Perhaps taking a lead from New Orleans, the nation’s most populous city, New York, has renamed 16 public parks and spaces after African-Americans—including several Catholics.
A press release on Wednesday announced the news, which spans all five of the city’s boroughs.
“In the past year, we have named 28 park spaces in honor of the Black experience,” said NYC Parks Commissioner Mitchell J. Silver in the release this week.
“It is our commitment to change in action.”
The initiative originally came as the nation was fully in the throes of the ongoing racial reckoning, in which the topic of monuments to White Supremacy has been a central topic.
(That said, the changes in New York do not all concern racism; many of the names were generic and/or geographical, and one renaming is of an amphitheater named after the Blessed Virgin Mary.)
The first wave of NYC renamings was announced in Fall 2020, on Black Solidarity Day—the first Monday of November, Election Day eve—and included Black luminaries such as Ella Fitzgerald, James Baldwin, and Langston Hughes.
This week’s round of Juneteenth honors includes Lena Horne, the legendary actress, singer, and activist, who passed in 2010 at the age of 92. She was known to attend Mass on Easter later in life, and was given a Catholic funeral.
She is now the namesake of a bandshell in Brooklyn.
Two notable lesbian activists, Mabel Hampton (d. 1989) and Audre Lorde (d. 1992), also received public spaces. Lorde, a writer and scholar, was raised Catholic, receiving first Communion as a young girl. Hampton, a dancer, philanthropist, and historian, converted as an adult in 1935.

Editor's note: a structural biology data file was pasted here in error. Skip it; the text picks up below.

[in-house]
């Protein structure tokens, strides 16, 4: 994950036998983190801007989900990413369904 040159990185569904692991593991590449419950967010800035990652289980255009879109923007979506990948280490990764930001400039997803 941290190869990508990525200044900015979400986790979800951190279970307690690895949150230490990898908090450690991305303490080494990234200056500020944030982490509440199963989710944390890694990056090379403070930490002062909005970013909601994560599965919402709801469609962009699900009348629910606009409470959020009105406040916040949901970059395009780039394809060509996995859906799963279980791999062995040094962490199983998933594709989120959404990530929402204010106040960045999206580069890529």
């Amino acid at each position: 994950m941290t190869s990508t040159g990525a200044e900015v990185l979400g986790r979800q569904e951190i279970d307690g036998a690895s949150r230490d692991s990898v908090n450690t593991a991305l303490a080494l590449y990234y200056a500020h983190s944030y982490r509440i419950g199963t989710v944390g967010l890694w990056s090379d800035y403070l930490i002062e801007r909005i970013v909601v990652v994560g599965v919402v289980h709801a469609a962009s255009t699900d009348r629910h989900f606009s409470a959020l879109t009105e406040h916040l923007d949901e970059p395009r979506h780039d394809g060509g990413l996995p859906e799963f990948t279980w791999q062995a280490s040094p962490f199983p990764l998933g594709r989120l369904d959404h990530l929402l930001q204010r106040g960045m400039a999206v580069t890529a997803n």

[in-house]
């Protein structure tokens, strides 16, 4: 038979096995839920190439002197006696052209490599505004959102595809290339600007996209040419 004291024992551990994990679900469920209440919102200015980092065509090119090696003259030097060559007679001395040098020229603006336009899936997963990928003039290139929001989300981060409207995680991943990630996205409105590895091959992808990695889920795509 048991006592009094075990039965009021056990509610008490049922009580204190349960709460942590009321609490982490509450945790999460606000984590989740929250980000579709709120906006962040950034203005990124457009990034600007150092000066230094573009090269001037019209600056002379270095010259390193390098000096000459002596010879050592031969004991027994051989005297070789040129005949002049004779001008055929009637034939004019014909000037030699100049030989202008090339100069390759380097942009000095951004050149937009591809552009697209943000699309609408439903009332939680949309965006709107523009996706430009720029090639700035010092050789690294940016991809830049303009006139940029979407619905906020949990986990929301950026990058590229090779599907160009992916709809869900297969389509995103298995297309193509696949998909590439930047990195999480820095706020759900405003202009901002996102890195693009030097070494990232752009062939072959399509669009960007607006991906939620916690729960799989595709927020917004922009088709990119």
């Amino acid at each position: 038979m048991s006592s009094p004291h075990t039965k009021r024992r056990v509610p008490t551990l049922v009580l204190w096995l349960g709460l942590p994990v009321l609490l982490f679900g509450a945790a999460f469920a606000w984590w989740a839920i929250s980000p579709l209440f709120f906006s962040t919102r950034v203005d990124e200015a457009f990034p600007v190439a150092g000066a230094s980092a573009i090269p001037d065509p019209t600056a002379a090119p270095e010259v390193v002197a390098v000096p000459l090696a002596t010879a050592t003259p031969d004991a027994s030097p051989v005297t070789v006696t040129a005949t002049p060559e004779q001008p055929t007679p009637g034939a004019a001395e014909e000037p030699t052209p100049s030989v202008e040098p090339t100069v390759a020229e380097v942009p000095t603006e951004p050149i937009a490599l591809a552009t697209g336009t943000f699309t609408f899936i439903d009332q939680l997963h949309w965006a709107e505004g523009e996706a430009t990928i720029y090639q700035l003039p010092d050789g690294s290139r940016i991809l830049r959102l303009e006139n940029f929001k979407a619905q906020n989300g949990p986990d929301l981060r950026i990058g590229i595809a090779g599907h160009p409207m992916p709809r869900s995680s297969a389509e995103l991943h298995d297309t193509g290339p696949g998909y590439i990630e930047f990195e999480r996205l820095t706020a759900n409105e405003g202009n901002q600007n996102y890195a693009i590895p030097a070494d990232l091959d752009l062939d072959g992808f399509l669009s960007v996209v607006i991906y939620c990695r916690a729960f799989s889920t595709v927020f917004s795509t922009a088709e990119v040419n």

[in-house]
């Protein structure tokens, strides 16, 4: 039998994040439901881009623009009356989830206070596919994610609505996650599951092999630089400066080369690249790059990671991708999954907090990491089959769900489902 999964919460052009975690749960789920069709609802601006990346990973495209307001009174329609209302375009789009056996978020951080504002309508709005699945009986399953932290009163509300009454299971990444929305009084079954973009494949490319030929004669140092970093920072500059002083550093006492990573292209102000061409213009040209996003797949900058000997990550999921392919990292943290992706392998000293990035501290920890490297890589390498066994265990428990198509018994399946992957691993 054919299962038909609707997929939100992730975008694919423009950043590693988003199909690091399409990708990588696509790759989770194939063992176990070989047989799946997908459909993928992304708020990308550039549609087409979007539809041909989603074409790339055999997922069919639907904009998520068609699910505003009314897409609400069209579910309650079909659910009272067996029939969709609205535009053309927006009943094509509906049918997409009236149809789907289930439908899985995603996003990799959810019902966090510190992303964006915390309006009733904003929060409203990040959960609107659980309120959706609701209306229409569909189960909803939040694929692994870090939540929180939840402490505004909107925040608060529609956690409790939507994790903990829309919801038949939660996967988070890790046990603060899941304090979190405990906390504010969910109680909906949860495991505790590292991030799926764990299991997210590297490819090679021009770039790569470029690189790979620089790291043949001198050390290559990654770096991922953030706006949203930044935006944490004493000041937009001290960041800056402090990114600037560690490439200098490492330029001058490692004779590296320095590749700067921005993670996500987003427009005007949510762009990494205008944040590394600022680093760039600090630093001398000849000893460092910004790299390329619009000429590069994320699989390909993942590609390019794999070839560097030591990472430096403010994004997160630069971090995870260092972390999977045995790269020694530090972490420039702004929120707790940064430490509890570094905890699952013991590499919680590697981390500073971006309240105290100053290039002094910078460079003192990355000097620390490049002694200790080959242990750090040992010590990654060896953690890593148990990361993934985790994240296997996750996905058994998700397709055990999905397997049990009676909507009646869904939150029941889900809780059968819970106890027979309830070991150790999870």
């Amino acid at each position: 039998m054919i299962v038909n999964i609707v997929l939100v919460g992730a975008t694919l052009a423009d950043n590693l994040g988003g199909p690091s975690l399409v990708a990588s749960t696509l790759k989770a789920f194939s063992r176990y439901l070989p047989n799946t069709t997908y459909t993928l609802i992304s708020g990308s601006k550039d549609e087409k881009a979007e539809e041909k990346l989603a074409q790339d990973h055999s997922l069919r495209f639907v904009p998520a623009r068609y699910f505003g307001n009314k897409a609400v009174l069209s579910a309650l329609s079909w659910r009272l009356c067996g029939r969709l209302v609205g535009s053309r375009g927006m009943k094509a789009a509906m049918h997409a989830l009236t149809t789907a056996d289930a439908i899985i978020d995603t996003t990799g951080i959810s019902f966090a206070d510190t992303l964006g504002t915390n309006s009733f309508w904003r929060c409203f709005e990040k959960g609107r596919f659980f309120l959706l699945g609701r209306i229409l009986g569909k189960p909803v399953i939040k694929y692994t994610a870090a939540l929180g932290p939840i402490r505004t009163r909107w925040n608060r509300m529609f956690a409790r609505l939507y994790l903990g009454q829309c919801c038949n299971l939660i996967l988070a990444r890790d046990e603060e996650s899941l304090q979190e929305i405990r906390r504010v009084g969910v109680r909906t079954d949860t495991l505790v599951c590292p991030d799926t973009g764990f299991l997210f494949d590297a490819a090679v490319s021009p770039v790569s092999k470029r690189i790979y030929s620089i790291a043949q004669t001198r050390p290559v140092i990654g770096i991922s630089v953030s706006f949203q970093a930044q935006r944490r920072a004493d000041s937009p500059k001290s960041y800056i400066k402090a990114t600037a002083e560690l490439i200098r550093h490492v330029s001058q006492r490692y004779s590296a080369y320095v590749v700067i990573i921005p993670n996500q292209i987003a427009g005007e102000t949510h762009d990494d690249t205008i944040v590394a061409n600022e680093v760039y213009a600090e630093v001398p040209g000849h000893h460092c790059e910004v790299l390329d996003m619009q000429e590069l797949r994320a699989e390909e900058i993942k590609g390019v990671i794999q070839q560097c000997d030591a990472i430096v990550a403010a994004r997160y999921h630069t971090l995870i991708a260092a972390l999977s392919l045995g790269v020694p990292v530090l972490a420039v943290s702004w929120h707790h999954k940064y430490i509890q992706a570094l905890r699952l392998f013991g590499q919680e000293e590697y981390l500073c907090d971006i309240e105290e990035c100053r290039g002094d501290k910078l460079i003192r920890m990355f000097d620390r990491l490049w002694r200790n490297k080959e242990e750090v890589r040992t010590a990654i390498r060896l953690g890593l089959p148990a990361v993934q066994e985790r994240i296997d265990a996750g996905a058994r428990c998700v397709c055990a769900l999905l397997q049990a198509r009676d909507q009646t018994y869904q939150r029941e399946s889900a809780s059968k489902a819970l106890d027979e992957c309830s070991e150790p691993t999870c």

Gil Scott-Heron (d. 2011), the famed poet and “Godfather of rap”, is now the namesake of the aforementioned St. Mary’s Amphitheater. Sources differ on whether he was raised Catholic, but he attended Catholic school before deciding the religion wasn’t for him—“at least not right then”.
NYC Mayor Bill de Blasio called the renamings “physical reminders of the contributions and legacies of Black New Yorkers across [the] city.”
Commissioner Silver concurred.
“These greenspaces and park facilities are critical resources in the communities they serve and we want to ensure that they bear names that inspire pride, encourage meaningful discourse, and represent the people it serves.”
The parks commission says they’ll have Pan-African-colored signs up at the new sites by the end of August, and that they plan to name or rename more sites in the future.
Nate Tinner-Williams is co-founder and editor of Black Catholic Messenger, in priesthood formation with the Josephites, and a ThM student with the Institute for Black Catholic Studies at Xavier University of Louisiana (XULA).